I have been looking around for ages for information on needs of the siblings of special needs kids. However, most of the scientific research is dedicated to actual disabilities and the person with the diagnosis–not the effects of the disability on their siblings.
**Sidebar: I feel like this problem might reflect the exact issue with autism sibs. Overlooked much? Sheesh.**
So. All you people I love so much in the social sciences. Don’t you want to be the one who got that going?
Until my people get on that, I spent some time searching the interwebs with my autism parent glasses on and developed a special new series focused *JUST ON THE SIBLINGS!*.
And I’ve put it to you my way. Know what? I hate “simple” ideas that really require you to hire in tens of thousands of dollars worth of help. And I’m not interested in making suggestions that make my autism parent friends choke on their water and destroy their laptops in fits of rage.
I’ve written this series so that there’s a little for everyone–not just parents, but family members, friends, fellow parishioners too.
This, of course, is *NOT* an exhaustive list. I’m just getting us started here. I want to hear from you in the comments or on social media–what do you do for the autism sibs in your community to contribute to their well being and mental health?
Without further ado, this week’s topic…
#1: They are seen and heard.
As far as parents go, I’m not going to suggest you create standing dates with each individual kid or creative ten-minutes before-bed-things. Actually, if you parent a special needs child, we just start out with the understanding that nothing is protected. Especially if you go out of your way to call it protected.
Aim for quality rather than quantity.
Look for the opportunities, and grab them when they show up.
For parents, I know most of the moments our typical children are vying for our attention are already occupied by autism. But when we do have a couple moments here and there that are quiet, let’s focus on the quality of that response.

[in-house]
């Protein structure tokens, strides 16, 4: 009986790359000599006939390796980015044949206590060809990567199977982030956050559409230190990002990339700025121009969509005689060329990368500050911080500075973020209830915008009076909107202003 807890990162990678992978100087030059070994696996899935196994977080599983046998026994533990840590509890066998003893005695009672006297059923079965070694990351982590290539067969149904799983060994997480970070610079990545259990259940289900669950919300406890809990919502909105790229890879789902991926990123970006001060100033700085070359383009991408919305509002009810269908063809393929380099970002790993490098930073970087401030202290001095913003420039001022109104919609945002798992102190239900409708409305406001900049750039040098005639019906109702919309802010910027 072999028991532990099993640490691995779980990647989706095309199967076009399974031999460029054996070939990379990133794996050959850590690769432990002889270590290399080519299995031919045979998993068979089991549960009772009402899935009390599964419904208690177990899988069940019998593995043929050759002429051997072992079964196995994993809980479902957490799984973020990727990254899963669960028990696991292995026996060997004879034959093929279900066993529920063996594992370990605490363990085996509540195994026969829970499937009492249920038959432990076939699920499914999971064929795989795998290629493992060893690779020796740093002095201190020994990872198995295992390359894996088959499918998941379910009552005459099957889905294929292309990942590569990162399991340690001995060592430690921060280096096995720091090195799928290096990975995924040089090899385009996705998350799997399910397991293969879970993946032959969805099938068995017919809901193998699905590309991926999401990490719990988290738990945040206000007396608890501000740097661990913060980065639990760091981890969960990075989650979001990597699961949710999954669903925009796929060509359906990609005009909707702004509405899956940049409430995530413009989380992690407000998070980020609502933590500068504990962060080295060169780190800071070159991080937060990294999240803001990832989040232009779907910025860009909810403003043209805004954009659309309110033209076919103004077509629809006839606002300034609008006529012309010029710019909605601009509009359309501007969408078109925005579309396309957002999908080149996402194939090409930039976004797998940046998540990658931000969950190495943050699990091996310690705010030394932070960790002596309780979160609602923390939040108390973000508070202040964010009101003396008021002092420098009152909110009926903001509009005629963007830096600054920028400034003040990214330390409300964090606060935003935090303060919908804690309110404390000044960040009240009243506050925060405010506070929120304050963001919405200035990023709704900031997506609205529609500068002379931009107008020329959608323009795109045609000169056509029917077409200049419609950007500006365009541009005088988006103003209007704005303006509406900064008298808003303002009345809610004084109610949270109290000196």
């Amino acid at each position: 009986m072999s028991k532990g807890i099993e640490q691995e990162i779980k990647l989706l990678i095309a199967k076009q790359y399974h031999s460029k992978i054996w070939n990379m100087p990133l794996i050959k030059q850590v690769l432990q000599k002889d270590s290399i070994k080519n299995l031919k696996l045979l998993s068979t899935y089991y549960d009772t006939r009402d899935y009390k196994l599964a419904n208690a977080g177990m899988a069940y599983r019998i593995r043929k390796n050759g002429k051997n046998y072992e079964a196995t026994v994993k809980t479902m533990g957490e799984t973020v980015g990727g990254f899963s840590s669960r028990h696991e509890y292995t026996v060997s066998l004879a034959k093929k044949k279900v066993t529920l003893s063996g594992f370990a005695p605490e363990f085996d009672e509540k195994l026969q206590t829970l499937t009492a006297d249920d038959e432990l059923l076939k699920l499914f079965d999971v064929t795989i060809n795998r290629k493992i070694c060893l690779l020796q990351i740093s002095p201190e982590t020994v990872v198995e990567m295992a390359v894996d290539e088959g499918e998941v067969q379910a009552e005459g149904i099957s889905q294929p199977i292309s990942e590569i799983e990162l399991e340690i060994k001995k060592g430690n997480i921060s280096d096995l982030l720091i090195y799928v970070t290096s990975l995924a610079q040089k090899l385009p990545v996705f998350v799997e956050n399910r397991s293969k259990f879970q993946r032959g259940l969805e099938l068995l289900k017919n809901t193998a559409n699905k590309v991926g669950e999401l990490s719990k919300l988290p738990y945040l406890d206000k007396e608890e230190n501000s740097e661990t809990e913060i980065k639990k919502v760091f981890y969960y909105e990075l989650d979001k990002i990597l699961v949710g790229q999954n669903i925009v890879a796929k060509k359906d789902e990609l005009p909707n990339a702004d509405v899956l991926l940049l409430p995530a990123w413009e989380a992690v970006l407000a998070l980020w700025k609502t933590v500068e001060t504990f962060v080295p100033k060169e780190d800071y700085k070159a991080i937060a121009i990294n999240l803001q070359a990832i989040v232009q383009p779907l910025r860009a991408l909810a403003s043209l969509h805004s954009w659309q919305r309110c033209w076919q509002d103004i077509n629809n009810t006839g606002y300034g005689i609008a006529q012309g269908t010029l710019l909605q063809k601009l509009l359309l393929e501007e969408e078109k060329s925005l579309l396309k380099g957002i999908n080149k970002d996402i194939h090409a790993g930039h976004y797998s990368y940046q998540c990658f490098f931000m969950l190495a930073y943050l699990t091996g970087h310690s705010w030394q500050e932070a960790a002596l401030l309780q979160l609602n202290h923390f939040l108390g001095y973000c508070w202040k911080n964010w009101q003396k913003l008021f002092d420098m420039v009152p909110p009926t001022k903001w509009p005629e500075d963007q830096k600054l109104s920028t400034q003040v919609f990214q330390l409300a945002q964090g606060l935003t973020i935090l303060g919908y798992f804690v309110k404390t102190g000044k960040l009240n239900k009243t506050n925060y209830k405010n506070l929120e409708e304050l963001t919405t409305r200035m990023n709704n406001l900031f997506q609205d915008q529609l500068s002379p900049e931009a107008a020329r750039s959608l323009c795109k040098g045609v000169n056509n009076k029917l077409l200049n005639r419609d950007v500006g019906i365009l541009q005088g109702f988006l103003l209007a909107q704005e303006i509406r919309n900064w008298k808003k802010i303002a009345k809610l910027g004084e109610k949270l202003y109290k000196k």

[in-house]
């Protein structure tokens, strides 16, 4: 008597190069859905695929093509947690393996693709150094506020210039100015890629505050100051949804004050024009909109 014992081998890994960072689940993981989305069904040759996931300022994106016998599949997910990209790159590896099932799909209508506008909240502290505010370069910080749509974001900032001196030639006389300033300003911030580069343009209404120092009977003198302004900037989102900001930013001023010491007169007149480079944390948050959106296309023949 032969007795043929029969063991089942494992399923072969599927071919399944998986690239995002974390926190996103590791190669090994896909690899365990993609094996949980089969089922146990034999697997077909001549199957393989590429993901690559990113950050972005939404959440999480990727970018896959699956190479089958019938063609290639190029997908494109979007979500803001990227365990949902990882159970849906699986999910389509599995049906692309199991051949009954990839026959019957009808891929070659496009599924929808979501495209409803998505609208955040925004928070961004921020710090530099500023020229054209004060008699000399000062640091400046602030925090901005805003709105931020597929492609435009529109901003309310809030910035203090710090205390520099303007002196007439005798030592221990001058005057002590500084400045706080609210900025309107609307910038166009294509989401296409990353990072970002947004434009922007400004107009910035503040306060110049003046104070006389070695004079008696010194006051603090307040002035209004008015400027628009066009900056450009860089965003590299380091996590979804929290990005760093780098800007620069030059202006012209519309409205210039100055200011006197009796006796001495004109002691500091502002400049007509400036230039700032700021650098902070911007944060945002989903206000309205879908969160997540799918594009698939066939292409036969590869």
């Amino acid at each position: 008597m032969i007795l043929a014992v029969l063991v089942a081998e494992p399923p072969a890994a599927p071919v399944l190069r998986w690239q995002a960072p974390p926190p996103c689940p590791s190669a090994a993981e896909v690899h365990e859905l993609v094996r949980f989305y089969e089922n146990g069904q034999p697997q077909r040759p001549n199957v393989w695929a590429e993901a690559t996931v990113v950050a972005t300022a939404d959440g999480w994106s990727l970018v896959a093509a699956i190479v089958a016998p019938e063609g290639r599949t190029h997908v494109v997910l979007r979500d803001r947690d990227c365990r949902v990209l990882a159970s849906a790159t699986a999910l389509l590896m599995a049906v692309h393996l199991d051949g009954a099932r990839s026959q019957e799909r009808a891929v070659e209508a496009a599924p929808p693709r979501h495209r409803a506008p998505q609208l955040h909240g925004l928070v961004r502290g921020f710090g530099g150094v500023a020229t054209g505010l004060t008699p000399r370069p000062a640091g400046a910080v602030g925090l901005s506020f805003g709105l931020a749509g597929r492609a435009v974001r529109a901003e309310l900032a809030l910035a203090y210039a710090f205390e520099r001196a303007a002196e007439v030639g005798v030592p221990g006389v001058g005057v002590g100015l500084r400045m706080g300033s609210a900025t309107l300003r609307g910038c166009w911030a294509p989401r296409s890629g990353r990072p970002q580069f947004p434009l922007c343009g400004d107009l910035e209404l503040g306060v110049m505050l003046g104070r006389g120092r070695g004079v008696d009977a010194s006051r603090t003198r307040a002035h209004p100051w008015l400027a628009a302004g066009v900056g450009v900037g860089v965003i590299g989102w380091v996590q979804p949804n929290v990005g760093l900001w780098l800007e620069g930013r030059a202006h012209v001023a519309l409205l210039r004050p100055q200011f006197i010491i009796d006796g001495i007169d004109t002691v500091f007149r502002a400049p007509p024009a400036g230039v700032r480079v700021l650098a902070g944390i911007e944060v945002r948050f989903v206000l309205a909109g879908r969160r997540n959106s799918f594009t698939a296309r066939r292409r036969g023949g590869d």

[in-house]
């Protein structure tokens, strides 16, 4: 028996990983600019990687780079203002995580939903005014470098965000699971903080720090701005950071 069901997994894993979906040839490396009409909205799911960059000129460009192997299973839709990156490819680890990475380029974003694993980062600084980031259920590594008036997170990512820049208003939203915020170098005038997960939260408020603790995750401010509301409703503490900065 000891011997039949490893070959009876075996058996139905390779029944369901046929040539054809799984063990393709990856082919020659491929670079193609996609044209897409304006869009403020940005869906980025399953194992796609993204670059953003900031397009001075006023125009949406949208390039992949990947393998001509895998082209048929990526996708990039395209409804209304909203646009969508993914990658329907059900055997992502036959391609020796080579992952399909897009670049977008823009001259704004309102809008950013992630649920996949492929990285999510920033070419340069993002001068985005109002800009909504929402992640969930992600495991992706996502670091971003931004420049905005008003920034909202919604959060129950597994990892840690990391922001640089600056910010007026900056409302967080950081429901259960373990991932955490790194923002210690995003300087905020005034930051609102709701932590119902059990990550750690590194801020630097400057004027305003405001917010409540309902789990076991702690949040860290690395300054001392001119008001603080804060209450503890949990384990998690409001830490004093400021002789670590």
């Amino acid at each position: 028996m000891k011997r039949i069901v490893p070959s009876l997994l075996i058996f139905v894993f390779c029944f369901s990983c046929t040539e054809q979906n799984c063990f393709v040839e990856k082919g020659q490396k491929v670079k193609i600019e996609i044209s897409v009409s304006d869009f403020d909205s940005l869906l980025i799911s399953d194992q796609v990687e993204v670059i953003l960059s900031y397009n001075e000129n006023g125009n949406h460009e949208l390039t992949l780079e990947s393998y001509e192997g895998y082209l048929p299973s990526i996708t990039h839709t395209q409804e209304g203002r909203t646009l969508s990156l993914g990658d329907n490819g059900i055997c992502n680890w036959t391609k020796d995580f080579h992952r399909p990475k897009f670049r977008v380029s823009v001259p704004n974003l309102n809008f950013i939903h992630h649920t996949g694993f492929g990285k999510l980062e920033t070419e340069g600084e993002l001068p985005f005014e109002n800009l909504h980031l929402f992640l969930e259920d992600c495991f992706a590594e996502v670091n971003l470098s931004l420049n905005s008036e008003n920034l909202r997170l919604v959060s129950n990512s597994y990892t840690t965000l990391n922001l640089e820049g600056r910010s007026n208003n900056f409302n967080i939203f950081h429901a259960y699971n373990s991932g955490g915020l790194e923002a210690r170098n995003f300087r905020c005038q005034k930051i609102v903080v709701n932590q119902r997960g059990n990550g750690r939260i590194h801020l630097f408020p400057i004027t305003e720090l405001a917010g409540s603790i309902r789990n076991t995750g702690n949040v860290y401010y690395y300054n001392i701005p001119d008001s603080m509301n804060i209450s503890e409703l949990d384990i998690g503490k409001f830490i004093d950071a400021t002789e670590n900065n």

What are we doing during those moments? Zoning out? Silently resenting this child’s needs? Anticipating the next challenge?
Heh. Me too, guys. I know that feel.
And some schmo on the internet telling you “but it’s important to do” doesn’t make it easier to accomplish. Even if I am that schmo.
But this guy’s pretty great, so I figure if he can try try again…
“Every day I say to myself, today I will begin.”
St. Anthony the Great
I can, too.
For friends, it’s a similar seek-the-opportunity approach. Here’s a few things friends have done for us:
- Talk to them at church. Ask about anything except for their sibling.
- Stop by their house and take the kid out for ice cream. Or a walk. Or just run errands. They love it, trust me.
- Write a note to let them know you’re thinking about them. Doesn’t have to be anything heartfelt or serious, either. Nora gets fairly frequent postcards from a friend full of knock-knock jokes and it is THE. BEST.
No matter who you are to an autism sibling, whatever effort you make toward this end probably isn’t going to be sustainable if you try to make it into a standing date on your calendar. Might be possible. But it’s okay if it isn’t.
Just look for the opportunity and seize it. They’ll see you trying.
Let me know what you think of this week’s installment in the sibling series. Next week we’ll be talking about siblings having a life outside their autistic sibling, and how we can honor that.
Can’t wait to hear from you all! ❤